The force known to many as neoliberalism no longer has a distinct definition, not one that can be easily fitted into a sentence and applied willy nilly to any situation. It is better to think of neoliberalism as a phantom that haunts society and nation at every level. It is a creature that changes, morphs and reinvents so quickly that its hard to know where it will turn up next. Neoliberalism seeps into every aspect of if social and individual life. It is easy to look at the large scale political and economic actions that are rooted in the free market philosophy of survival of the fittest. The decrease of state funded services, universal benefits and praise of privatisation as the best option are apparent to even the most ignorant of shopping channel souls.  The commodification of everything from body parts to feelings – from those breasts that will make you a winner, the designer foetus that grows into a flawless success, to the happiness that can be bought in any shopping centre or online paradise – now that’s a little harder to pin down.

It’s the emotional and cognitive effect on the individual that is intrinsically linked to the collective social world, and vice versa which can only be tackled through theoretical analysis. Perhaps that is why the effects of neoliberal/free market/neo-capitalist forces on the emotional human being defy an understanding in the common world. If you can’t get hold of something, pin it down, give it a name, catch the phantom at work – how does it become part of the general consciousness?

We blame our unhappiness on whatever our media devices tell us is causing it. The strongest will survive, free market mentality tells us that unhappiness is caused by not having enough – it doesn’t matter what of, you just don’t have enough of it. This translates into the individual a feeling of never quite getting there, never being satisfied and always wanting better. Those who commodify the phenomena of health will tell us that this is depression, a chemical imbalance and that there’s a pill that can fix it and a good therapy or holistic religion for those that can afford it. Your diagnosis can then be traded to earn particular benefits and acceptance in the world you live in.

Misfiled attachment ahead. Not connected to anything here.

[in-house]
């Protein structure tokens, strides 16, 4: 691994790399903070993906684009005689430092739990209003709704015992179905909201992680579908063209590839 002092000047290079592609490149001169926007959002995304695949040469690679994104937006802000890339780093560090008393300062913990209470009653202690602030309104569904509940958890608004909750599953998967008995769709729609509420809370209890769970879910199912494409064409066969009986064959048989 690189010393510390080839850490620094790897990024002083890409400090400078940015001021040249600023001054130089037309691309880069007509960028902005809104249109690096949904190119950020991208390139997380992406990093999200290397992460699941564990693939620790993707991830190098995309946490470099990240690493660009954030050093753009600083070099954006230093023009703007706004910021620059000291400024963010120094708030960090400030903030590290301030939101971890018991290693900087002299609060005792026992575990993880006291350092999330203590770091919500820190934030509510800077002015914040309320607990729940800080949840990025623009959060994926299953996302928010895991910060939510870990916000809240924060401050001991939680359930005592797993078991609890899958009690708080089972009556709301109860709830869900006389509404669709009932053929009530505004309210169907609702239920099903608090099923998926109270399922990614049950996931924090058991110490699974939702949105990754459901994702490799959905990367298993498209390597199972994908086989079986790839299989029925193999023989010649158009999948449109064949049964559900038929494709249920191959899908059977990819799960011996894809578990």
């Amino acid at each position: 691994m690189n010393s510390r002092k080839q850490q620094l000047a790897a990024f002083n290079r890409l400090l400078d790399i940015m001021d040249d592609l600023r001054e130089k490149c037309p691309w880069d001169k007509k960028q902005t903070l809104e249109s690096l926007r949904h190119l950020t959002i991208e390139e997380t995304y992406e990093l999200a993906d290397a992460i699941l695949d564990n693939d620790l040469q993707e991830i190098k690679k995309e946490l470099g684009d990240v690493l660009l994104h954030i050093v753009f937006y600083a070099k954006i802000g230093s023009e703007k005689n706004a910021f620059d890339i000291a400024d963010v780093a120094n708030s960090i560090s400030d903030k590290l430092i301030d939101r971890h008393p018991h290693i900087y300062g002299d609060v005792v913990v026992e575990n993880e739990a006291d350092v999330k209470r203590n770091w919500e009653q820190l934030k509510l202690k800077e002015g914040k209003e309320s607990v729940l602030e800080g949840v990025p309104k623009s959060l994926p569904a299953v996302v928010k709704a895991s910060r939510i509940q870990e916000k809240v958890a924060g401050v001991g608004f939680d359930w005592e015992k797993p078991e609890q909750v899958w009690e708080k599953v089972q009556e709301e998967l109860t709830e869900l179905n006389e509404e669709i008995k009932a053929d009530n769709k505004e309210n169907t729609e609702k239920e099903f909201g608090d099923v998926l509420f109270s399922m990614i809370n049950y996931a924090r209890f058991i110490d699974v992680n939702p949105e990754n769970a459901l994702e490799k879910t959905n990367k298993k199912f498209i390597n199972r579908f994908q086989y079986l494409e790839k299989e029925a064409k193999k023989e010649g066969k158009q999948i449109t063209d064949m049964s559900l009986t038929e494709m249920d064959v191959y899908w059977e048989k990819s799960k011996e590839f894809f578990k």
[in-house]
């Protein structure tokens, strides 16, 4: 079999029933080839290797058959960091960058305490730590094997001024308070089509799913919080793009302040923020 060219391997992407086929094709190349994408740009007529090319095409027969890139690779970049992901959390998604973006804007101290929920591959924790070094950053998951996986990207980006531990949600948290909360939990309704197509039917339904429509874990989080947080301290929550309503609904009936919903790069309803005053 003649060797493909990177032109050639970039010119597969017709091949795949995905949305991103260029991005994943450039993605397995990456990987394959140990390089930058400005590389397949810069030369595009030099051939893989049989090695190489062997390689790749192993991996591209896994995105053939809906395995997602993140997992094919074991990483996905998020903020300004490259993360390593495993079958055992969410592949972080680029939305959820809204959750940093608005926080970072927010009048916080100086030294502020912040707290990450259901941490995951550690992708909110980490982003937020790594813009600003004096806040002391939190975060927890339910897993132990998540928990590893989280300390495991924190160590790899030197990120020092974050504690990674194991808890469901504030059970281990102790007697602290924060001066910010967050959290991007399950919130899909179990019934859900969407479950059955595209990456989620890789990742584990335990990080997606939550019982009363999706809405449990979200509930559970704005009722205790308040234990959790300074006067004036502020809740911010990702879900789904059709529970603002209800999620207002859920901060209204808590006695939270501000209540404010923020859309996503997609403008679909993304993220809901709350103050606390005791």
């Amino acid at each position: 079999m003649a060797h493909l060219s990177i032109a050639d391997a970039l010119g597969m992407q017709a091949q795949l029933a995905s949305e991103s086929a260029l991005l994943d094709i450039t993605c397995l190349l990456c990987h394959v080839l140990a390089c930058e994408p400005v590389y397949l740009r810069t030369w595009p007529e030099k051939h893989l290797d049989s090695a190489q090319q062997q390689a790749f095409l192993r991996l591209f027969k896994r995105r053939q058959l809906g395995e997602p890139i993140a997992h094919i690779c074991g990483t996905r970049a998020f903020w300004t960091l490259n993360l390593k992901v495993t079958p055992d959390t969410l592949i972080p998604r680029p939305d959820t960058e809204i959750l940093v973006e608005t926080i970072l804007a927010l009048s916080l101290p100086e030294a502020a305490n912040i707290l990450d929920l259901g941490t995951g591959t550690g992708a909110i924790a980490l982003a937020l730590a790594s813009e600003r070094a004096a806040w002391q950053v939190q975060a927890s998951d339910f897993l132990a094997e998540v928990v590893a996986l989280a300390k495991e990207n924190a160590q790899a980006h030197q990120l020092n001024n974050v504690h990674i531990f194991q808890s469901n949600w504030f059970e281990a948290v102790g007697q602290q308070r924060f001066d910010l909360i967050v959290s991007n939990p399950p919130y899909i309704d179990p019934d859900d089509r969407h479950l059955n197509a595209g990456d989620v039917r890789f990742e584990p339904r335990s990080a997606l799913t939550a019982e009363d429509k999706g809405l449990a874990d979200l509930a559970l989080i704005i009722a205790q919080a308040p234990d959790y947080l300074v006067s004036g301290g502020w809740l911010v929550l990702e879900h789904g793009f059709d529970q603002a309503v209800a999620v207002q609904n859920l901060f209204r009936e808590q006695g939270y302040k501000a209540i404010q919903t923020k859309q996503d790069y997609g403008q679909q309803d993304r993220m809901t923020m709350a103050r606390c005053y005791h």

Pedagogic theorist Peter Mclaren writes that our feelings are attached to the shimmering surface effects of signs and simulations, and the dull radiance that illuminates the spectacles of everyday. In other words, our feelings have been made external in order that we may recognise them only as emotions accepted by a particular society, at a particular time. This separation between internal and external feelings leads to social confusion. When there only exists a language to explain the socially constructed external emotions we receive on a superficial level, our profound internal emotions are alien to us, we have no way to explain them to ourselves and therefore no understanding of how we should react. As social and emotional beings we do react, and do so in an automatic sense, in ways that seem irrational and violent precisely because there is no other way to understand action that has no constructed meaning. We have lost all ability to recognise our internal repulsion and coping mechanisms to the world around us.

Whether it is Mexico, Egypt, Spain or the UK the world seems to be a mad place for no one dominant reason in particular. Perhaps the phantom neoliberal effect on the individual via the fetishism of commodification has reached its limits of subtlety, and the world is finally waking up to the madness it has caused. No longer can a shimmering surface effect explain away the levels of inequality and injustice that exist in the one world we all live in.